Category Archives: About The Rockin’ Z
Don’t Get Mad
2002 – April 2013
The Rockin’ Z Ranch is sad to announce the lose of a beloved stallion Don’t Get Mad. Folded in 2002, Don’t Get Mad was successful in gaining respect with his win of an Indiana Derby(G2), nearly 4/5 faster than Lookin At Lucky. He also set a new stakes record in the Northern Dancer BC S. (G3), and seven length winner of one-mile Derby Trial at Churchill Downs. He was quick enough to make it on the board in 9 of 13 starts, including the Kentucky Derby(G1) and Travers S. (G1). A.P. INDY sire line, out of a multiple stakes-producing, half-sister to the dam of millionaire G1 SW STUDENT COUNCIL. Don’t Get Mad will be missed.
Bosley the ranch dog! Dr. Z may own the ranch, and Joe might manage the day to day stuff. But the one who really is in charge, is Bosley! Ranch Dog #1…
Published By Blood Horse.com: Tuesday, September 6, 2011 3:45 PM
Grade II winner Don’t Get Mad , who finished fourth in the 2005 Kentucky Derby (gr. I), has been purchased by Dr. Robert Zoellner and Clark Brewster to stand in 2012 at Zoellner’s Rockin’ Z Ranch south of Tulsa, Okla., near Beggs. The 9-year-old son of Stephen Got Even will stand for $2,000.Read more ›
Don’t Get Mad relocates to stand in Oklahoma
Posted: Tuesday, September 06, 2011 2:07 PM
Multiple graded stakes winner and second-crop sire Don’t Get Mad has been sold and will relocate to stand the 2012 season at Rockin Z Ranch in Beggs, Oklahoma.The nine-year-old by Stephen Got Even out of the Jolie’s Halo mare Class On Class will stand for $2,000 for the partnership of Dr. Robert Zoellner and Clark Brewster. Don’t Get Mad, who was 38th on the North American freshman sire list in 2010, stood his first four seasons at Spendthrift Farm in Lexington and the 2011 season at Elite Thoroughbreds in Folsom, Louisiana.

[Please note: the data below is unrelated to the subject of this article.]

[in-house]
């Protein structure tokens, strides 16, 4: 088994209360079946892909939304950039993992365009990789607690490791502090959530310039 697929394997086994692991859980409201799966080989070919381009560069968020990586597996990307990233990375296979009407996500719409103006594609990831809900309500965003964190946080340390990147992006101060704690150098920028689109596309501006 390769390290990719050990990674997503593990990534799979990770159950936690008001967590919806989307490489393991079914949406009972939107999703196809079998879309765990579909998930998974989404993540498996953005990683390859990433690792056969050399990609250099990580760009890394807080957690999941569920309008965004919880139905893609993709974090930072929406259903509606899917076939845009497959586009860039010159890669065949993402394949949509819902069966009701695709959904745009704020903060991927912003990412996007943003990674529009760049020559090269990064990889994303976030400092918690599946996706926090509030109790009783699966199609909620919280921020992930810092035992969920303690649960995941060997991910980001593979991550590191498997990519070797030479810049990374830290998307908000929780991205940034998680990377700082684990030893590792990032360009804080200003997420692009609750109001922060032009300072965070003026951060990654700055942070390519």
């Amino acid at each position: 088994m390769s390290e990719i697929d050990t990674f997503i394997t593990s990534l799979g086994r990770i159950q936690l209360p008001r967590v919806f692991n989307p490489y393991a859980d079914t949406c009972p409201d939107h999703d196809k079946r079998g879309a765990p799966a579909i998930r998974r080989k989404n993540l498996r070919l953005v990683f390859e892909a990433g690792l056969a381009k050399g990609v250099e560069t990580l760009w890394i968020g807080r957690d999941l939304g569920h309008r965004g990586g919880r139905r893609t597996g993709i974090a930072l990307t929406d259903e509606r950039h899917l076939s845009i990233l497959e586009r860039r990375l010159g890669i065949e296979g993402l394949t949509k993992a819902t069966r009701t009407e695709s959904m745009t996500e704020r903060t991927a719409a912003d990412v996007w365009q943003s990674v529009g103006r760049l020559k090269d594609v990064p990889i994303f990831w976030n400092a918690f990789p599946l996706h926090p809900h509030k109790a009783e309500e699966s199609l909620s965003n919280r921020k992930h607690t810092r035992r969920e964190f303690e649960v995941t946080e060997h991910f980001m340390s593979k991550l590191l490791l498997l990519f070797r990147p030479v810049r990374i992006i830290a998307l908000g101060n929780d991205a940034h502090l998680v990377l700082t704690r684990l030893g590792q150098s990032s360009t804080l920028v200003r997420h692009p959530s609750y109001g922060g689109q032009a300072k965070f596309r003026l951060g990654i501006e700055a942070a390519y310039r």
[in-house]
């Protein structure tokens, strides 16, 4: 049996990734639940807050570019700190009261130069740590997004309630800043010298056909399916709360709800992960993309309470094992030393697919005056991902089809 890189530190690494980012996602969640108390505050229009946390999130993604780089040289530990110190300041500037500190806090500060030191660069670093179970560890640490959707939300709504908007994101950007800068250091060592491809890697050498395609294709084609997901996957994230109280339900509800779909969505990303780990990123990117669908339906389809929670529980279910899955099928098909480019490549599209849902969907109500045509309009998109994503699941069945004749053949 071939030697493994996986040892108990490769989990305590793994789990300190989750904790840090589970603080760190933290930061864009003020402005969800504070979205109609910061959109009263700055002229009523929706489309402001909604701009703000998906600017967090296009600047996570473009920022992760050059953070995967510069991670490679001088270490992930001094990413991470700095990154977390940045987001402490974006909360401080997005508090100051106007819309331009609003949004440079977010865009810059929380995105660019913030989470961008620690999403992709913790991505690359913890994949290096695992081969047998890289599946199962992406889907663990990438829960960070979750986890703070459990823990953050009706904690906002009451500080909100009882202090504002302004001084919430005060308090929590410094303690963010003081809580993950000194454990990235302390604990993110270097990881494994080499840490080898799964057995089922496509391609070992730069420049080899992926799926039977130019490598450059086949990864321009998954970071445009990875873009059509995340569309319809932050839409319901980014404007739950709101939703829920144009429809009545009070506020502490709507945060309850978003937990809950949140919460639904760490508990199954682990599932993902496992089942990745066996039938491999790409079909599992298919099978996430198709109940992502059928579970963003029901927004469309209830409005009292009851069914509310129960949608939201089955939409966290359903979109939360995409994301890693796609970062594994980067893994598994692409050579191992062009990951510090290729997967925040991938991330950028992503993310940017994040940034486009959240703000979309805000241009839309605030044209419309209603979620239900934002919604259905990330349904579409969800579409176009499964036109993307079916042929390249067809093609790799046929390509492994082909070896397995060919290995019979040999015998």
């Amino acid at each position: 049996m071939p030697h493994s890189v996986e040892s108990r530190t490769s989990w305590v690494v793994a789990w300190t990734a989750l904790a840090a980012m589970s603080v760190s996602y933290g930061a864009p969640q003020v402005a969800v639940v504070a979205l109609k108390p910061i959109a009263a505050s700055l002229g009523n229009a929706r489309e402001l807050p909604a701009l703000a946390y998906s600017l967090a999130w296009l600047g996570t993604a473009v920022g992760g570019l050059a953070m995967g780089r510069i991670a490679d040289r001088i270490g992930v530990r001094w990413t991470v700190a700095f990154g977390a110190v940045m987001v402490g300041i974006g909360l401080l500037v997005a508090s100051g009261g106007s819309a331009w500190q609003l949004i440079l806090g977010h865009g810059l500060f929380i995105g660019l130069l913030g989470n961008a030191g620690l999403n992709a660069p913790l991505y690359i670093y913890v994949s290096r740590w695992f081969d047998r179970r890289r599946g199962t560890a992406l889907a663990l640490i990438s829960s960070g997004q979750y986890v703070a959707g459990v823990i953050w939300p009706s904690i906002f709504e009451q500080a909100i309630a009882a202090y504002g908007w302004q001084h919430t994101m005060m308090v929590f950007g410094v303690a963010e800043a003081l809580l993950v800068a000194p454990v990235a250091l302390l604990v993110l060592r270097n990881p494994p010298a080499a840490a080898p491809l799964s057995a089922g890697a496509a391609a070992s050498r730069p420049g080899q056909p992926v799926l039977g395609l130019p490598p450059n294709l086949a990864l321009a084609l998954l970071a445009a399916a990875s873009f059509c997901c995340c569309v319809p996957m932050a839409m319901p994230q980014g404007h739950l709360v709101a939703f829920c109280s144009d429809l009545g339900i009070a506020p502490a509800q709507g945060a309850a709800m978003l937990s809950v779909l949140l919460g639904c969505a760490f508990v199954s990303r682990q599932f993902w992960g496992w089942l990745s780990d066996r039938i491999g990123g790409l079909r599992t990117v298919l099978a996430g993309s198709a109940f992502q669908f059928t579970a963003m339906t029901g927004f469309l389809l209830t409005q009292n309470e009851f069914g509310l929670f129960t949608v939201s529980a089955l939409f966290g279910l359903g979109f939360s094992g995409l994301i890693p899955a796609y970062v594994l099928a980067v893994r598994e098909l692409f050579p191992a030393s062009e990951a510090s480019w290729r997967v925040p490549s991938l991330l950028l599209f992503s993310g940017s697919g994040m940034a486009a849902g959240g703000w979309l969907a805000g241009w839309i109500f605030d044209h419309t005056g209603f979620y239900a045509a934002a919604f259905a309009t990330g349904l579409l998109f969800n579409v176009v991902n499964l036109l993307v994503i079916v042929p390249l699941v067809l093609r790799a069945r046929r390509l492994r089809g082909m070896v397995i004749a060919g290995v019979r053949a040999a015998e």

2010 OKLAHOMA BRED CHAMPIONS
|Horse of the Year|
She’s All In
|(Include X Georgia OK) Owner: Robert H. Zoellner, Tulsa, OK|
Open house held at Rockin Z Ranch
On January 23rd, the Rockin Z Ranch held an open house to showcase their three stallions, Omega Code, Fast Play and Service Stripe. A very good crowd was present at the Beggs, Oklahoma ranch which belongs to Dr. Robert Zoellner, O.D. He owns the stallions in partnership and the stallions were presented for viewing. A drawing for a free breeding to the stallion of choice was offered. There were also drawings for feed, shavings and other items. Attendees were fed hamburgers and hotdogs, with beverages.
Dr Zoellner, has two offices in the Tulsa area. He has been married for 25 years and has three children. Dr. “Z” as he is affectionately known to his friends became involved in the horse business about 10 years ago. He said that from an early age he loved horses and wanted to get involved with them. He purchased 2 two year olds at the Fasig Tipton sale at Lone Star Park, and raced them having moderate success.
Sunday, April 12, 2009
Visionary Cowboy: Dr. Z Loves His Pretty Little Horse Ranch
“This is my lifelong dream, owning a horse ranch,” Zoellner said. “When I was growing up and people asked me what I wanted to be, I always said a cowboy.”About 15 years ago, he decided to pursue that dream and started researching how to make it possible. Then he made the jump and hired a trainer and started claiming horses. Claiming is when all the horses in a race are for sale and anyone with a license can buy one. It’s an easy way for a person to start owning horses.After several years of claiming, it was time to get into breeding. And for that, Zoellner needed a ranch.